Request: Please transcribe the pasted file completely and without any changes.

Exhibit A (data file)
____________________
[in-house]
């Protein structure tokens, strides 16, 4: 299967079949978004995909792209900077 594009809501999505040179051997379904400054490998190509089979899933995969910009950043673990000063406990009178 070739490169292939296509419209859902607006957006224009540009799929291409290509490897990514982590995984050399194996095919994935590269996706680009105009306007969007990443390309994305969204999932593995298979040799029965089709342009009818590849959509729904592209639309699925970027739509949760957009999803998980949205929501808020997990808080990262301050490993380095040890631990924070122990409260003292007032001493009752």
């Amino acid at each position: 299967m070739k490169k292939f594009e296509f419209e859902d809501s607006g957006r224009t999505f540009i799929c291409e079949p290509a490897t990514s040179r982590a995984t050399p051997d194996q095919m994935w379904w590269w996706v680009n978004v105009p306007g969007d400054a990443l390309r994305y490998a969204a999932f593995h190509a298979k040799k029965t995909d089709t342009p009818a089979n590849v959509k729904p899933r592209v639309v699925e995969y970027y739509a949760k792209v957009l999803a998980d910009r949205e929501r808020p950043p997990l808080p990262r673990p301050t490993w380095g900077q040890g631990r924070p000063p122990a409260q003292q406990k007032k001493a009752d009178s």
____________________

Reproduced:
[in-house]
């Protein structure tokens, strides 16, 4: 299967079949978004995909792209900077 594009809501999505040179051997379904400054490998190509089979899933995969910009950043673990000063406990009178 070739490169292939296509419209859902607006957006224009540009799929291409290509490897990514982590995984050399194996095919994935590269996706680009105009306007969007990443390309994305969204999932593995298979040799029965089709342009009818590849959509729904592209639309699925970027739509949760957009999803998980949205929501808020997990808080990262301050490993380095040890631990924070122990409260003292007032001493009752």
């Amino acid at each position: 299967m070739k490169k292939f594009e296509f419209e859902d809501s607006g957006r224009t999505f540009i799929c291409e079949p290509a490897t990514s040179r982590a995984t050399p051997d194996q095919m994935w379904w590269w996706v680009n978004v105009p306007g969007d400054a990443l390309r994305y490998a969204a999932f593995h190509a298979k040799k029965t995909d089709t342009p009818a089979n590849v959509k729904p899933r592209v639309v699925e995969y970027y739509a949760k792209v957009l999803a998980d910009r949205e929501r808020p950043p997990l808080p990262r673990p301050t490993w380095g900077q040890g631990r924070p000063p122990a409260q003292q406990k007032k001493a009752d009178s």